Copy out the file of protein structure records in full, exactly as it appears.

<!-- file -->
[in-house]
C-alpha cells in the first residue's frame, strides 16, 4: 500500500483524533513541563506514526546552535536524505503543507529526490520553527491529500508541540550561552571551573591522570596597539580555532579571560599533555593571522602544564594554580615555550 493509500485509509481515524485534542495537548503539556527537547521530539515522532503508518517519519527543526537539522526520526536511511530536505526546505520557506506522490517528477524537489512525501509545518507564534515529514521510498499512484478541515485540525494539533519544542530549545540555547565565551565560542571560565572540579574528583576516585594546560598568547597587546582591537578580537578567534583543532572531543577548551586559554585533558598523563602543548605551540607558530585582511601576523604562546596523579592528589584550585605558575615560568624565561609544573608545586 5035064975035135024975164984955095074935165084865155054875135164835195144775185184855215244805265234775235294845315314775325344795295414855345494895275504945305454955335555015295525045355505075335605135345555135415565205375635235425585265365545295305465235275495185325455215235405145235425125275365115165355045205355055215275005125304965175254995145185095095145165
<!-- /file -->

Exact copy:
[in-house]
C-alpha cells in the first residue's frame, strides 16, 4: 500500500483524533513541563506514526546552535536524505503543507529526490520553527491529500508541540550561552571551573591522570596597539580555532579571560599533555593571522602544564594554580615555550 493509500485509509481515524485534542495537548503539556527537547521530539515522532503508518517519519527543526537539522526520526536511511530536505526546505520557506506522490517528477524537489512525501509545518507564534515529514521510498499512484478541515485540525494539533519544542530549545540555547565565551565560542571560565572540579574528583576516585594546560598568547597587546582591537578580537578567534583543532572531543577548551586559554585533558598523563602543548605551540607558530585582511601576523604562546596523579592528589584550585605558575615560568624565561609544573608545586 5035064975035135024975164984955095074935165084865155054875135164835195144775185184855215244805265234775235294845315314775325344795295414855345494895275504945305454955335555015295525045355505075335605135345555135415565205375635235425585265365545295305465235275495185325455215235405145235425125275365115165355045205355055215275005125304965175254995145185095095145165